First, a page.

Erika H. James has been named the next dean of the Wharton School at the University of Pennsylvania, effective July 1. The announcement was made by Penn President Amy Gutmann and Provost Wendell Pritchett.
James is the first woman to be appointed dean of the Wharton School.
“Erika is an award-winning scholar and teacher and a strong, proven leader who serves as dean of the Goizueta Business School at Emory University,” said Gutmann. “A passionate and visible champion of the power of business and business education to positively transform communities locally, nationally, and globally, she is exceptionally well prepared to lead Wharton into the next exciting chapter of its storied history.
James’ career has been notable for her commitment to meaningful cross-disciplinary collaboration, superb scholarship, passionate teaching, and excellence through diversity and inclusion. Since becoming dean of the Goizueta Business School in 2014, she has introduced and led an effort to build an innovation and entrepreneurship lab open to all students on campus. She grew the Goizueta faculty by 25 percent by the end of her first term, building a critical mass of junior faculty and seasoned scholars in key academic areas such as behavioral and decision-based research, business analytics, and health care innovation. With strong faculty input and support, she also expanded corporate engagement with the creation of a research-based corporate think tank.
“Erika has consistently and constructively drawn upon her own scholarship in the areas of leadership development, organizational behavior, gender and racial diversity, and crisis leadership,” Pritchett said, “applying her own insights into human behavior to foster a work culture that allows people to thrive personally and professionally. She has led faculty and student workshops on such topics as unconscious bias and building trust across divides and has been engaged as a consultant by some of the nation’s largest and most prestigious firms.”
“This is an exciting time to be in business education,” James said. “The scope and platform of the Wharton School provides an opportunity to create far reaching impact for students, scholars, and the business community.”
At Emory, James undertook a significant redesign of the undergraduate business curriculum, integrating immersive learning, technology, and partnerships with Emory College’s liberal arts curriculum.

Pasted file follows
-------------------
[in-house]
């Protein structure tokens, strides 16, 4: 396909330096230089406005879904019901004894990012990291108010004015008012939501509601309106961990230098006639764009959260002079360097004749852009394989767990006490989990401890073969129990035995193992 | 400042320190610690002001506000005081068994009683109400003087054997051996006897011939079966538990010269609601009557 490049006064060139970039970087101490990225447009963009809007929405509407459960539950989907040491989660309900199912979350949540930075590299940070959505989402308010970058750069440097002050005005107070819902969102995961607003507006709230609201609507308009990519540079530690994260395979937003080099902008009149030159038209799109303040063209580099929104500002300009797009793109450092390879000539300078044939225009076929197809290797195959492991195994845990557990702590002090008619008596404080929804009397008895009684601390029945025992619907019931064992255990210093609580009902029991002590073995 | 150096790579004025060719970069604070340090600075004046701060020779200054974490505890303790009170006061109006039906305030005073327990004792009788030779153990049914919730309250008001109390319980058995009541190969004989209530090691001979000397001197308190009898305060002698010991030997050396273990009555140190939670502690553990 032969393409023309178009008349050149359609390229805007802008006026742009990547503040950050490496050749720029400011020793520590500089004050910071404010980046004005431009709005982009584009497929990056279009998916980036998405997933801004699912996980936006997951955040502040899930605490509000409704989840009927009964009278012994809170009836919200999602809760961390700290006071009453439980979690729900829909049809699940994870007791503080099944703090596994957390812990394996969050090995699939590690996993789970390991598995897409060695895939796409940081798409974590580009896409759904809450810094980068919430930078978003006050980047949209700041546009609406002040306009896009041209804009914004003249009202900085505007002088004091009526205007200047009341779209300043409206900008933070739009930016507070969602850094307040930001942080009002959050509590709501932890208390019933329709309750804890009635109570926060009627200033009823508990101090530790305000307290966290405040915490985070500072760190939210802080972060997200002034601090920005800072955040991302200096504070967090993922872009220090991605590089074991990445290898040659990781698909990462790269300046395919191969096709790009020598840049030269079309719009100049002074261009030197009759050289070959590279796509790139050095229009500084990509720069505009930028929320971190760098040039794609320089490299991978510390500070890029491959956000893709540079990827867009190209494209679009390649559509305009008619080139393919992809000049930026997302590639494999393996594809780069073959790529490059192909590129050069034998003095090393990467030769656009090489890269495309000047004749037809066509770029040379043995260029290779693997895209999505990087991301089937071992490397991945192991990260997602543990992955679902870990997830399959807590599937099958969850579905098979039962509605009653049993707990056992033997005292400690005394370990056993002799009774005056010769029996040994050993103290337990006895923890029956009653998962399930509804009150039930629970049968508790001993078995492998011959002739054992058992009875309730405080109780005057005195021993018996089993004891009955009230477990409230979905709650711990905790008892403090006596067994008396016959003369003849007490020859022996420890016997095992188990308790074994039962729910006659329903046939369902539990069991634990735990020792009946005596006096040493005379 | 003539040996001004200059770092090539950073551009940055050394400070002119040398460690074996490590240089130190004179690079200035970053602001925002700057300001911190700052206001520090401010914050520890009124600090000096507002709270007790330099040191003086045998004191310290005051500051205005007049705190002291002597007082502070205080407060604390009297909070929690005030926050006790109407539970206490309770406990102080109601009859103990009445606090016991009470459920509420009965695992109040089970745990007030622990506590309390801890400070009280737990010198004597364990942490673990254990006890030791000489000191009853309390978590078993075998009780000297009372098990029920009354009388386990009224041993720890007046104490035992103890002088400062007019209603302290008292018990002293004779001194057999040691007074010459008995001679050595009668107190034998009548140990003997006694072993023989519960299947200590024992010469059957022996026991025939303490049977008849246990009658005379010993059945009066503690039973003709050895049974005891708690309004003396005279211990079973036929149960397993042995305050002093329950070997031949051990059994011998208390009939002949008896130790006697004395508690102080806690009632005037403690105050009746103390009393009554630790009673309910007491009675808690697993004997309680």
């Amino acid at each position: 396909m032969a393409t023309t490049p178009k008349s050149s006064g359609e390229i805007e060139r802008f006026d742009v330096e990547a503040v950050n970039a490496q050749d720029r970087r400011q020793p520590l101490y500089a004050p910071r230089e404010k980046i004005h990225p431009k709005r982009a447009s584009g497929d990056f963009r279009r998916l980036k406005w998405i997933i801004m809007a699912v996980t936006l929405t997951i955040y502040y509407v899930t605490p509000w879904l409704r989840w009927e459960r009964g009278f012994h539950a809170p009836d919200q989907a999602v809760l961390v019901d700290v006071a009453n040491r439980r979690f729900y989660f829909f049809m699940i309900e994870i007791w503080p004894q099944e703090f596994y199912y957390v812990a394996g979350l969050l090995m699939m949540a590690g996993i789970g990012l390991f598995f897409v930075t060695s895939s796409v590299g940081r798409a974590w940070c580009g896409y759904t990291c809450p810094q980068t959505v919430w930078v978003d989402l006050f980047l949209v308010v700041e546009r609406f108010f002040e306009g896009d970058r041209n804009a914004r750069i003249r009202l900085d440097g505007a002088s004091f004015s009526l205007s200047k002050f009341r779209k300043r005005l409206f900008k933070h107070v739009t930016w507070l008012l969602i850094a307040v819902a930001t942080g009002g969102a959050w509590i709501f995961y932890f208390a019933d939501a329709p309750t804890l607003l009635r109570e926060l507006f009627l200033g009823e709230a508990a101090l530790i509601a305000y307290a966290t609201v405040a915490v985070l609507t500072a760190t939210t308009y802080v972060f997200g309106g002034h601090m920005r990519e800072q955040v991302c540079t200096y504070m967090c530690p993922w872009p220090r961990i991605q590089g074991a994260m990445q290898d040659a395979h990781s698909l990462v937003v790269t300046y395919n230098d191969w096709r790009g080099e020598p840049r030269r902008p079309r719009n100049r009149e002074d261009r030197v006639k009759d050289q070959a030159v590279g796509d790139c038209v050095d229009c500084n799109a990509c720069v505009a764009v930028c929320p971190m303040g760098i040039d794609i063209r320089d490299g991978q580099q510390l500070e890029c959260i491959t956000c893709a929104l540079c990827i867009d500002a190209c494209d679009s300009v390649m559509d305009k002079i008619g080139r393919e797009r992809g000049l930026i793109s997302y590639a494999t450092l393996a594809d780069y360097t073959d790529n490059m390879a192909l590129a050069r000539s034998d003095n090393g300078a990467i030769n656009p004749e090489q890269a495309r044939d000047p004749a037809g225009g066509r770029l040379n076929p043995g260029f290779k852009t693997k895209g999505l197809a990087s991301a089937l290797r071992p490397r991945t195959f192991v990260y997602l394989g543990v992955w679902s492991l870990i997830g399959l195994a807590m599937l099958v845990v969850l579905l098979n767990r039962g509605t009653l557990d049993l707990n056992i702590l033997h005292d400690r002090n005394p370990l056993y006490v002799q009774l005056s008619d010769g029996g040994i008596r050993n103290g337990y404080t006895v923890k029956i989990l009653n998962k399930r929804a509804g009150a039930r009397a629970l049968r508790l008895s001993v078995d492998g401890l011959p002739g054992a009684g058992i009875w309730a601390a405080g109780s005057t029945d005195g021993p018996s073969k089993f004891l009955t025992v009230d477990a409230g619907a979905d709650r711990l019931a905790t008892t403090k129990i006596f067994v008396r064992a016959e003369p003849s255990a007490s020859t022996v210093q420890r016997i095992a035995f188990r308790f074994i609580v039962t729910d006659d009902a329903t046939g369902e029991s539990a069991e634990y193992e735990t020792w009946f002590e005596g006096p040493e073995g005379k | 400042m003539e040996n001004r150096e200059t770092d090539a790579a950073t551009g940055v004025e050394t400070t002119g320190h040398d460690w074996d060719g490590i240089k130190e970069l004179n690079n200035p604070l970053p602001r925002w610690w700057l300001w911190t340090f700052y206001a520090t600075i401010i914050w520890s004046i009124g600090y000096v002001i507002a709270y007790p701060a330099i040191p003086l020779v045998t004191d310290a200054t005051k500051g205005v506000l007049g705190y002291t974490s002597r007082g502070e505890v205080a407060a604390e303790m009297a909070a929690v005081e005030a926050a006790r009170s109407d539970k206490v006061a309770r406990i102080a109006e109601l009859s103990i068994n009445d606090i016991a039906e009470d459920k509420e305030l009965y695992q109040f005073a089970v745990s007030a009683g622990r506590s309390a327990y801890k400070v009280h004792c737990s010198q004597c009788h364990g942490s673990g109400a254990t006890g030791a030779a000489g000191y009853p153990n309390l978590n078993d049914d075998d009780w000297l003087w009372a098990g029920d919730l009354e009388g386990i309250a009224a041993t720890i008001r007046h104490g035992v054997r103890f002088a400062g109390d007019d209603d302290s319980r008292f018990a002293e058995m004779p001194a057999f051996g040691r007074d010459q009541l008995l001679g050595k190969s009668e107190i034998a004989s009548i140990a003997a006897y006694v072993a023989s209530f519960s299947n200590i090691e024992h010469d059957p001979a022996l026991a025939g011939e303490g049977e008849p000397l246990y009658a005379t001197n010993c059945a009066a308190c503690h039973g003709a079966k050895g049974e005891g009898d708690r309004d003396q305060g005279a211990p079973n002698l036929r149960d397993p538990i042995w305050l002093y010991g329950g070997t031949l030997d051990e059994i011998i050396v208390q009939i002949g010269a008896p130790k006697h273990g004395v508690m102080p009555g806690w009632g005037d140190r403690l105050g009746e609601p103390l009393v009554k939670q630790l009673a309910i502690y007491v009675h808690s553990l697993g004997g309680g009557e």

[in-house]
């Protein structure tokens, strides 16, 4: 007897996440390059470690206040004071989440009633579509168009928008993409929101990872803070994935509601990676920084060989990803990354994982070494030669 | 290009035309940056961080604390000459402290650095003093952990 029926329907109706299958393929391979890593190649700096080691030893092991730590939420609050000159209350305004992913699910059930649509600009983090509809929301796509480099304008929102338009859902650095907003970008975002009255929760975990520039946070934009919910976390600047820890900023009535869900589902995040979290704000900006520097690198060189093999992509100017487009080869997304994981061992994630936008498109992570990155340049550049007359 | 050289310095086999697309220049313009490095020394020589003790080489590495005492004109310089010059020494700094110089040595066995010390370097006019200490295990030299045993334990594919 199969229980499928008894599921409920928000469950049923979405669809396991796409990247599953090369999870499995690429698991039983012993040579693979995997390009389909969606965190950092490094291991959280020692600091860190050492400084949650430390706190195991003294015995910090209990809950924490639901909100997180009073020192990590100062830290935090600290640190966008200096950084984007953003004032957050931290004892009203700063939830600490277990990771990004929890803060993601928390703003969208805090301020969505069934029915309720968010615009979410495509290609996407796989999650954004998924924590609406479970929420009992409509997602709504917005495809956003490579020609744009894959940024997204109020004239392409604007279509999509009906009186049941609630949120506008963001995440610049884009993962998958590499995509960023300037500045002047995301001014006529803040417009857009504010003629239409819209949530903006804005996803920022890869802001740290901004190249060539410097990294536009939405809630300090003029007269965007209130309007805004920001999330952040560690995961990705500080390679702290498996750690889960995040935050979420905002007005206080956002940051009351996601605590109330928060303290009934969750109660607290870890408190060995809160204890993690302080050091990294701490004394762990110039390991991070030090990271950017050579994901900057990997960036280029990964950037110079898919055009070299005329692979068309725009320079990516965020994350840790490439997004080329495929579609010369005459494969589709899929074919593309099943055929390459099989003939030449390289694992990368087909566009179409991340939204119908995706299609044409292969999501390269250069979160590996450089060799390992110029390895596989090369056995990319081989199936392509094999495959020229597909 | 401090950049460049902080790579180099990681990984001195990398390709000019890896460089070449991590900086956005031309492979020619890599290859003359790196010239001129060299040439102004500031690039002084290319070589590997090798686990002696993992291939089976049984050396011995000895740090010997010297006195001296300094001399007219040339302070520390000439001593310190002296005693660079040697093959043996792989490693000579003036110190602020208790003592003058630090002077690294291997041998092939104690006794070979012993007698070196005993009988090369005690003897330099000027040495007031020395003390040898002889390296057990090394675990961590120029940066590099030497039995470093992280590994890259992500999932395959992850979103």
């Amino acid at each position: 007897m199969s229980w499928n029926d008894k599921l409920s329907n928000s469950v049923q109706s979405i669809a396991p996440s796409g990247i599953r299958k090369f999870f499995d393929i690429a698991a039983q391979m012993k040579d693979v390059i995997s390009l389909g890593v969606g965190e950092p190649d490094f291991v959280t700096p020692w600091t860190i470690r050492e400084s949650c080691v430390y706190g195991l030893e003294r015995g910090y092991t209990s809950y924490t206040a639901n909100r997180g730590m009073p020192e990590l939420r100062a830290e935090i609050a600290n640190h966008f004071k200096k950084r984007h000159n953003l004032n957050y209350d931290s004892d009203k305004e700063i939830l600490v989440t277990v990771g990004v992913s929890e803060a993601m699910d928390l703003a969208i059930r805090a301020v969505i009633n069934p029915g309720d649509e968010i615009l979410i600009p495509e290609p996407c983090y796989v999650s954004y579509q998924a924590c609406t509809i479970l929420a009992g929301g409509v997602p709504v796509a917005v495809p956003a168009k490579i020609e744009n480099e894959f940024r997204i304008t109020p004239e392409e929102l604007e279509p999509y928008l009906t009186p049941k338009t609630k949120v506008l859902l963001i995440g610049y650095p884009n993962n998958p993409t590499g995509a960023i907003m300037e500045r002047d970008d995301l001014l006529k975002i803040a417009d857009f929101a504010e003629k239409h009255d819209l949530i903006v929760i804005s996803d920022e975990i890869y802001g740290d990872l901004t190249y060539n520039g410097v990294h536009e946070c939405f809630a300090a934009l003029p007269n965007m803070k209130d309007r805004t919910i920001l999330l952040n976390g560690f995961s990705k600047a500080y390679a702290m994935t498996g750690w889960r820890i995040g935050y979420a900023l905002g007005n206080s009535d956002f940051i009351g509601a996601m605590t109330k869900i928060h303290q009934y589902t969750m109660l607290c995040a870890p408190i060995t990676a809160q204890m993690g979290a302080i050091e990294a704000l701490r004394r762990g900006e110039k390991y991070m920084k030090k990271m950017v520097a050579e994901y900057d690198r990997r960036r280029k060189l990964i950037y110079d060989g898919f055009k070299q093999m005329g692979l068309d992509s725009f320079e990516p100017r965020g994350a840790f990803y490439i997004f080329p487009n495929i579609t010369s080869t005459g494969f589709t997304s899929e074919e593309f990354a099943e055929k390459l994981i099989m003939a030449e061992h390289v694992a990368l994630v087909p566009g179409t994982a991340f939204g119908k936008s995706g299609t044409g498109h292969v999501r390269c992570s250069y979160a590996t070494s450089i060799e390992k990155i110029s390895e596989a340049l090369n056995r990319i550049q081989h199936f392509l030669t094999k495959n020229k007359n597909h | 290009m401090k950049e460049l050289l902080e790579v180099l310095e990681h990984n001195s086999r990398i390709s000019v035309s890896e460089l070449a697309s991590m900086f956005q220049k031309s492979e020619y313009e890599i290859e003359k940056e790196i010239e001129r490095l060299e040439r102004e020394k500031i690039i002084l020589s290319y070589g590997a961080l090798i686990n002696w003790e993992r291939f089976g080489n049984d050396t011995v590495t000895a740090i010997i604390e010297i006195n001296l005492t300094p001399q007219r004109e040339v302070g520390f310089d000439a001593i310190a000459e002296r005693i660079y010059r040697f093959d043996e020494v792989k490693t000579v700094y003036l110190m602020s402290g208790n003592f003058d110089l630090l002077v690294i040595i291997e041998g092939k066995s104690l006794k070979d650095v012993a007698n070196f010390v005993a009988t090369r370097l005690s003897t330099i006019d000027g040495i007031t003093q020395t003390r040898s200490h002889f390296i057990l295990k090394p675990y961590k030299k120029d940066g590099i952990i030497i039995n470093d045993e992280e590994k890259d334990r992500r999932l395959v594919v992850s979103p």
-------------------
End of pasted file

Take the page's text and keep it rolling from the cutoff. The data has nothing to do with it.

Prior to her deanship, she served as the senior associate dean for executive education at the University of Virginia Darden School of Business, working closely with faculty to reimagine executive education and lifelong learning opportunities.
James is an active member of the SurveyMonkey Board and the Graduate Management Admissions Council, and previously served on the board of the Association to Advance Collegiate Schools of Business, the foremost accrediting body in business education. She was awarded the Earl Hill Jr. Faculty Achievement and Diversity Award from The Consortium, an organization committed to increasing diversity in business, starting with graduate school admissions. She has also been named one of the Top 10 Women of Power in Education by Black Enterprise and as one of the Power 100 by Ebony Magazine.
She holds a Ph.D. and master’s degree in organizational psychology from the University of Michigan and received a bachelor’s degree in psychology from Pomona College of the Claremont Colleges, in California. In addition to her roles at Emory and UVA, she has served as an assistant professor at Tulane University’s Freeman School of Business and a visiting professor at Harvard Business School.
James will succeed Geoff Garrett, who is to become dean of the University of Southern California’s Marshall School of Business.
“Wharton has risen to even greater heights throughout Geoff’s enormously successful six-year tenure, reinforcing all of its traditional strengths while also building its global force in data analytics, entrepreneurship, fintech, behavioral economics, and other fields that are defining the future of business,” Gutmann said.